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Riding the rails is a popular expression for traveling by railroad or other mass-transportation rail systems. It usually implies a consistent use of this mode of transportation, rather than taking a train once in a while or for a short distance. Riding the rails is often used in reference to the Great Depression of the 1920s in America, when many people chose to sneak on board trains to look for work or opportunities in a far away place.
In the 19th century, railroads spread across the United States, bringing new trade and communication opportunities to small towns throughout the country. Whereas in the 18th century, travel to the far coast had involved detouring ships or slow-moving wagons, the railroad system shrunk the nation into a manageable distance. Instead of a six month journey by wagon, by 1876 railroad trips could cross the US in about four days. The railroad system in America changed the entire country, and places that small-town people never dreamed of visiting became accessible.
With the crash of the stock market in 1929, America entered a severe economic depression that altered the country forever. Jobs that had existed for decades were simply not available anymore, and teenagers and men were forced to go searching for work far away in order to feed their families at home. By the 1930s, historians estimate that more than 250,000 teens were riding the rails, traveling illicitly from town to town in search of romance, adventure, and a meal.
Riding the rails had a romantic appeal but a harsh reality. Broke and often starving, this culture of constant train travelers had no roots or protection from danger. With child labor laws in their infancy, young workers were often paid far less than adults and subject to many forms of abuse. As the depression worsened, many older teens were asked or forced to leave their homes by their family, who could no longer afford to feed them. Yet the railroad life also pulled in those drawn to wandering, who wanted to see the world and experience it.
The term “hobo” is frequently used to describe those who made their life riding the rails. Typical portrayals of hobos show an unkempt person with tattered clothes, sipping alcohol while hiding out onboard a train. Naturally, these destitute travelers were met with suspicion and derision, and were often forced to keep moving on, either from need or an inability to give up a transient life.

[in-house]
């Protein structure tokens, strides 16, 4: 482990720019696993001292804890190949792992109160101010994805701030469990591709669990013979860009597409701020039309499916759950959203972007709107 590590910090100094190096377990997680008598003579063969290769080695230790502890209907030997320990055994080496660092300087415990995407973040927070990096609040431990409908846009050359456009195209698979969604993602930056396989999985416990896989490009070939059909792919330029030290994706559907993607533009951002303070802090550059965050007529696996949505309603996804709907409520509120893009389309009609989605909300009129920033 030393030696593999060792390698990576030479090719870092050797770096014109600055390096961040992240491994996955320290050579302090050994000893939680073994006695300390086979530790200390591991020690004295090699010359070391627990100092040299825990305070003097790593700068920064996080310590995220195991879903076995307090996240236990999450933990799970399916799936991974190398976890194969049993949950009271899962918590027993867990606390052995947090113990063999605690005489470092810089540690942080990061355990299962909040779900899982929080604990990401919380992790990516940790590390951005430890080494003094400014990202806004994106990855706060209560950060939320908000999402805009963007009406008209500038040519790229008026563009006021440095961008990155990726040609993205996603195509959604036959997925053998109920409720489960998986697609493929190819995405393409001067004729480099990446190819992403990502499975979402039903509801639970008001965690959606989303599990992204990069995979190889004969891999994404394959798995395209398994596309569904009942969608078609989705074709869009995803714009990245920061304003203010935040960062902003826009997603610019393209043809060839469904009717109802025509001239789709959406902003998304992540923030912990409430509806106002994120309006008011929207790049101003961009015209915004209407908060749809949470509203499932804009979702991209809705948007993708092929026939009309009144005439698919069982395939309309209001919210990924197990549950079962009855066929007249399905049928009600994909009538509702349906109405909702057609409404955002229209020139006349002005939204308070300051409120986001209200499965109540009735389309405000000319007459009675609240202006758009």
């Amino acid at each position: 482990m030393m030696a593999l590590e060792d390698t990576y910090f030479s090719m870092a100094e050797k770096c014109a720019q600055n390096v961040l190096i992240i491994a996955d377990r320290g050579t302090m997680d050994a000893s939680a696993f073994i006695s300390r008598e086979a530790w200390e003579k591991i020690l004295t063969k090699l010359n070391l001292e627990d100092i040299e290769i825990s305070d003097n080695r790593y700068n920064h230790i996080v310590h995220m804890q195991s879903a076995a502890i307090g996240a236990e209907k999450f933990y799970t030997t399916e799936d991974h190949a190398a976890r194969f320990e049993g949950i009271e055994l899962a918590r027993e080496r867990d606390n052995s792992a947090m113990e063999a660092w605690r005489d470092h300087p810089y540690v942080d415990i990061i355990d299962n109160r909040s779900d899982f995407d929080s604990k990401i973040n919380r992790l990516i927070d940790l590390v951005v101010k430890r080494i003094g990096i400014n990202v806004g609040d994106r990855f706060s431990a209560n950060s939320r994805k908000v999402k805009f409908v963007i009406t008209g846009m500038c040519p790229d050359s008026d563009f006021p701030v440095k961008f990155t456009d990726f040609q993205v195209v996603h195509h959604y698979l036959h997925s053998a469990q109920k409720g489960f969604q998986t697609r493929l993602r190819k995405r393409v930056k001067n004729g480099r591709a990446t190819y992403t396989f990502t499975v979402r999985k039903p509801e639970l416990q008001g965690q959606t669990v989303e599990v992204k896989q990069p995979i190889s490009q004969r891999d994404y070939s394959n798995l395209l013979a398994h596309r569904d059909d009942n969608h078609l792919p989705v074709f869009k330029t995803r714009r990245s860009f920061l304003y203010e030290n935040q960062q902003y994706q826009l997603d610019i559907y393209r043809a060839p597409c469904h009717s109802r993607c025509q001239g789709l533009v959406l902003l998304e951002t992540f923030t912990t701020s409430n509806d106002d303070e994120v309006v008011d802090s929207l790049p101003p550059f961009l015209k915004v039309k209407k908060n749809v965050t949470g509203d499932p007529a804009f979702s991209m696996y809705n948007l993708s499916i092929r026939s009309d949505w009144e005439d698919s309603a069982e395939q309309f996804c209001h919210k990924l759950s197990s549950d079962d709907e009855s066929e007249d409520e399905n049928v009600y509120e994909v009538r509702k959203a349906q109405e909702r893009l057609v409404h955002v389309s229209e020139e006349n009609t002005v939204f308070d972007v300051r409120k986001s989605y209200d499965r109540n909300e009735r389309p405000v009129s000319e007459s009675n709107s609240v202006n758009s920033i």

Today, riding the rails is used as a generic expression for using railroad transportation as a main means of getting around. It still imparts some of the wanderlust and romance of the earlier days, though generally involves much safer circumstances. One long-standing tradition of high school graduates is to travel to Europe and take advantage of the Eurail passes, which allow unlimited travel by rail systems throughout the continent for a short period of time. Riding the rails is a great way to see the country and get a feel for the distance and landscape between big city stops. Although for the most part it has lost the impetus of financial desperation that drove so many to hop on trains in the first place, it retains its romantic image of an adventurous way to travel.
Wasn't this term made an indelible part of American culture by Woody Guthrie? Prior to becoming a famed folks musician, Guthrie was effectively a hobo with a guitar and some of his most celebrated songs involve that aspect of his life.
Guthrie might not have originated the phrase "riding the rails," but a case can be made that he popularized it.